6 Reasons Why Scorsese’s Silence Is Worth the 30-Year Wait
Nearly three decades ago, Martin Scorsese purchased the rights to Japanese author Shūsaku Endō’s novel Silence, which follows two Jesuit priests from Portugal on a quest in 17th-century Japan. After reading the book on a train to Kyoto, Scorsese fell in love with the story of man’s connection to faith in the face of great persecution and was inspired to make a film exploring this spiritual conflict. Over the past 30 years, Scorsese has fought unceasingly for this namesake passion project, working through arduous script-rewrites and relentless legal battles even as he stockpiled Oscar nods for other hits, including a win for The Departed.
Like some of Scorsese’s past projects, namely Kundun and The Last Temptation of Christ, Silence explores Christianity in dark and complex ways, centering on the physical and spiritual journey of Sebastião Rodrigues (Andrew Garfield) and Francisco Garupe (Adam Driver) as they attempt to rescue their mentor, Father Ferreira (Liam Neeson). Ferreira’s been captured by the Japanese government after introducing Christianity to Japanese villagers post-Shimabara Rebellion, an uprising in southwestern Japan that began in 1637 and was fueled in part by the countrywide prohibition of Christianity. (After the rebellion, this prohibition was strictly enforced.)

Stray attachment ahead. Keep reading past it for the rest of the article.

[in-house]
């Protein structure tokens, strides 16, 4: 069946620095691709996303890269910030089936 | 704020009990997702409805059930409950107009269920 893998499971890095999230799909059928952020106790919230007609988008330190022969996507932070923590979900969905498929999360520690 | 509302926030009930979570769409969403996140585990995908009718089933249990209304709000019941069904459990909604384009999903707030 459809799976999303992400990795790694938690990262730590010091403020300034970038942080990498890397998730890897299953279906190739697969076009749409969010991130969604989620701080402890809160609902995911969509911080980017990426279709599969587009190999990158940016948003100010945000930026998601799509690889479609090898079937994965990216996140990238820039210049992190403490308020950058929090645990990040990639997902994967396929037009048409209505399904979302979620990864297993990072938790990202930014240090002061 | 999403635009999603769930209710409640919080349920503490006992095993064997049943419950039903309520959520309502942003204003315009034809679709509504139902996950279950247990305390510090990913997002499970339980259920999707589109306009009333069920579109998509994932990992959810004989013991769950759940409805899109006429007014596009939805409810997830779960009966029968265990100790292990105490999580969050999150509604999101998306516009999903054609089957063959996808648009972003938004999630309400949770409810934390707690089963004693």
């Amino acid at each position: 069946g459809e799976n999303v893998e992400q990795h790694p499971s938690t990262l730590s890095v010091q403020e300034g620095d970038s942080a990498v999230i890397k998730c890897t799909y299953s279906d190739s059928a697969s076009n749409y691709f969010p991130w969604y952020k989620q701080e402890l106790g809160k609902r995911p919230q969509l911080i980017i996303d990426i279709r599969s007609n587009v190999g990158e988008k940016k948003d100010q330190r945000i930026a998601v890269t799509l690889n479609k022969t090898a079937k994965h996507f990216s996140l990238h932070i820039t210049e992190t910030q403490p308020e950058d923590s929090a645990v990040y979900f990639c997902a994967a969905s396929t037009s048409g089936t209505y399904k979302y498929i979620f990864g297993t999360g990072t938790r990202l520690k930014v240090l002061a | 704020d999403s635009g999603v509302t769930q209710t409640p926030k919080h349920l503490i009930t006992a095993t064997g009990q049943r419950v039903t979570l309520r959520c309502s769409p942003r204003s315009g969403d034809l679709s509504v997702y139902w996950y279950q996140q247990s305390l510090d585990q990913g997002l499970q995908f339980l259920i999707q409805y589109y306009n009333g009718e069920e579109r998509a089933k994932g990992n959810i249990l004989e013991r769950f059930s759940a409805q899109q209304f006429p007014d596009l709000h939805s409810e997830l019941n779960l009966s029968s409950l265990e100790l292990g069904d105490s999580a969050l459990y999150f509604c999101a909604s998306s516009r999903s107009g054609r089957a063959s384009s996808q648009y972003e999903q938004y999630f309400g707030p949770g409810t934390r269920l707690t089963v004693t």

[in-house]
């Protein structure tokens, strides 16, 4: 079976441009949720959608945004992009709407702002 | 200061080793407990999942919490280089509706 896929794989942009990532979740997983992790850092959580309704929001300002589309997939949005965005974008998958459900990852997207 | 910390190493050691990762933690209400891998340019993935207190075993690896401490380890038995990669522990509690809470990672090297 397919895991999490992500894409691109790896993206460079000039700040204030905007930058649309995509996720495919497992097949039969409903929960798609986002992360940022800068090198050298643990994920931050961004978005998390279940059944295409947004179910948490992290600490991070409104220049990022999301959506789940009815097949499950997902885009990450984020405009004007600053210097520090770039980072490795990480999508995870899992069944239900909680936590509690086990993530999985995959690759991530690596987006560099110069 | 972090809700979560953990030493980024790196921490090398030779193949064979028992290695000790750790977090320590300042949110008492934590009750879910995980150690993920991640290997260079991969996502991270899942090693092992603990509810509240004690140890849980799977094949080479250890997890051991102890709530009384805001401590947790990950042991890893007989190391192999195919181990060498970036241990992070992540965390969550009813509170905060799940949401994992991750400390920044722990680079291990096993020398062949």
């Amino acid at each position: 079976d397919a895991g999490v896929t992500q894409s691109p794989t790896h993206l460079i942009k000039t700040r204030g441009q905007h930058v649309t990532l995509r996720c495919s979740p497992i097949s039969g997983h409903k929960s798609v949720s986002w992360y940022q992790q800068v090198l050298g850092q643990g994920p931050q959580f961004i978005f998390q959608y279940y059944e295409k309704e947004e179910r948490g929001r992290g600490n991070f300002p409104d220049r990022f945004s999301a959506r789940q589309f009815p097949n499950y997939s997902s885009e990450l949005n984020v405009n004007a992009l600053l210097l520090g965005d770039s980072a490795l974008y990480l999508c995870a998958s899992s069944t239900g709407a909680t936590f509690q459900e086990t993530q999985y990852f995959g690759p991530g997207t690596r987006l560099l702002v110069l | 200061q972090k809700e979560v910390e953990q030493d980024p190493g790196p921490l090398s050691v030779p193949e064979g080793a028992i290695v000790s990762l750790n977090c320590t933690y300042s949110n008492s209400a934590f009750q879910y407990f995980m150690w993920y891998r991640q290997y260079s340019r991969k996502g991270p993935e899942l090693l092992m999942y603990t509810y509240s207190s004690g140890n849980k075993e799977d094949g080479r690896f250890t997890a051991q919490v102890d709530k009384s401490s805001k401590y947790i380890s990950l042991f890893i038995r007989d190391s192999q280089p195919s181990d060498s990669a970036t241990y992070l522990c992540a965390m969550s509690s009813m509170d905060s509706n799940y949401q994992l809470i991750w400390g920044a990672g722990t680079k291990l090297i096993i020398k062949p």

The film will open nationwide January 13, after having premiered in New York and L.A. on December 23. And there’s already Oscar buzz around the project — for Scorsese’s directing, Garfield’s performance, its screenplay, and editing. Here, we break down six reasons why Silence has taken nearly three decades to bring to life, and why it’s more than worth the wait.